Another Saturday in New York City, but after this I will be sticking closer to home. This weekend it was the “Upper Upper” West Side (i.e. around Columbia University), where my nephew and his girlfriend live. Determined to provide me with fodder for NJ SPICE, they whisked me to three foodie destinations in a few short hours, Dinosaur Bar-B-Que and Fairway Market, across from each other on Broadway on 125th Street, and the Hungarian Pastry Shop on Amsterdam Avenue.
The BBQ was very good – delicious ribs and fried green tomatoes – with especially friendly and obliging “southern” service, belying Dinosaur’s origins in upstate New York. The waitress called us “hon,” brought me a free slice of brisket to try when I asked, and generally made us feel coddled. Another southern touch – the classic Sweet Tea on the menu.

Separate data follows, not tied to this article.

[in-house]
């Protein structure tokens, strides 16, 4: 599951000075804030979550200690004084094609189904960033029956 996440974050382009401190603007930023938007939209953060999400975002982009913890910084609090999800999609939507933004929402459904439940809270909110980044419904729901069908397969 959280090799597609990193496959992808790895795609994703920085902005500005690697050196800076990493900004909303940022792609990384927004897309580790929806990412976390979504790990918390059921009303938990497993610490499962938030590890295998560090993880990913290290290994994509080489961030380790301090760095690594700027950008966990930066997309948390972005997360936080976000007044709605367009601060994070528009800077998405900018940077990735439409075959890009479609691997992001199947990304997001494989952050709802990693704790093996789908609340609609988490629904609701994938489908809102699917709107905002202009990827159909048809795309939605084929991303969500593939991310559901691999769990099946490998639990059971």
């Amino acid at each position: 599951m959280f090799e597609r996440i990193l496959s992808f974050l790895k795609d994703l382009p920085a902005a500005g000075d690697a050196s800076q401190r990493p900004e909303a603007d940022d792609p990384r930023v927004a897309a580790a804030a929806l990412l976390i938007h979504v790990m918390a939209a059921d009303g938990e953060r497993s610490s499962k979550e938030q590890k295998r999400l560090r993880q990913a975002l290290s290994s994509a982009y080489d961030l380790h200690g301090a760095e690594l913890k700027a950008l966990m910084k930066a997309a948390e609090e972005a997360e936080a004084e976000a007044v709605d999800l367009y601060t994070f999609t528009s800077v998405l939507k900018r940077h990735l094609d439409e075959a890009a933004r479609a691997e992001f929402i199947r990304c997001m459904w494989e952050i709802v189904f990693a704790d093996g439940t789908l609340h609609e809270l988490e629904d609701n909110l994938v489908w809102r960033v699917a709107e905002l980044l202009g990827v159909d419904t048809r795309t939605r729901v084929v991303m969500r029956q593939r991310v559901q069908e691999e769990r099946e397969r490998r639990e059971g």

Fortunately, then, we were not hungry when we went to Fairway, where my nephew and girlfriend do their grocery shopping. I managed to resist lugging home bottles of their excellent private label olive oils, offered in many varieties, although the unfiltered Greek Peloponnese and French early harvest Lucques were especially tempting. (I’d show you a photo, but they weren’t happy that I took it, so I will respect their photo-shy attitude)
Instead I settled for flame raisins and fuzzy green almonds [http://www.greenalmonds.com/], the latter a decidedly exotic treat. They are only available a few weeks each spring, but if you look quick you might find them in one of the ethnic markets in our area (maybe Patel’s Cash & Carry up Route 27?). It is easy to peel the fuzzy coating back and pop out the nascent almond inside. It is mildly flavored with a somewhat gelatinous texture.
Later on at the venerable Hungarian Pastry Shop, a starving-artist landmark, I merely nibbled on my strawberry bar, but took home other treats to enjoy that evening and to share with my father. The cherry-cheese strudel gets my first-place vote, but the almond crescent, crispy-edged apple turnover, and apple strudel are no mean feats either. If you go, be sure to visit the tiny restroom to read the interesting graffiti that covers the walls.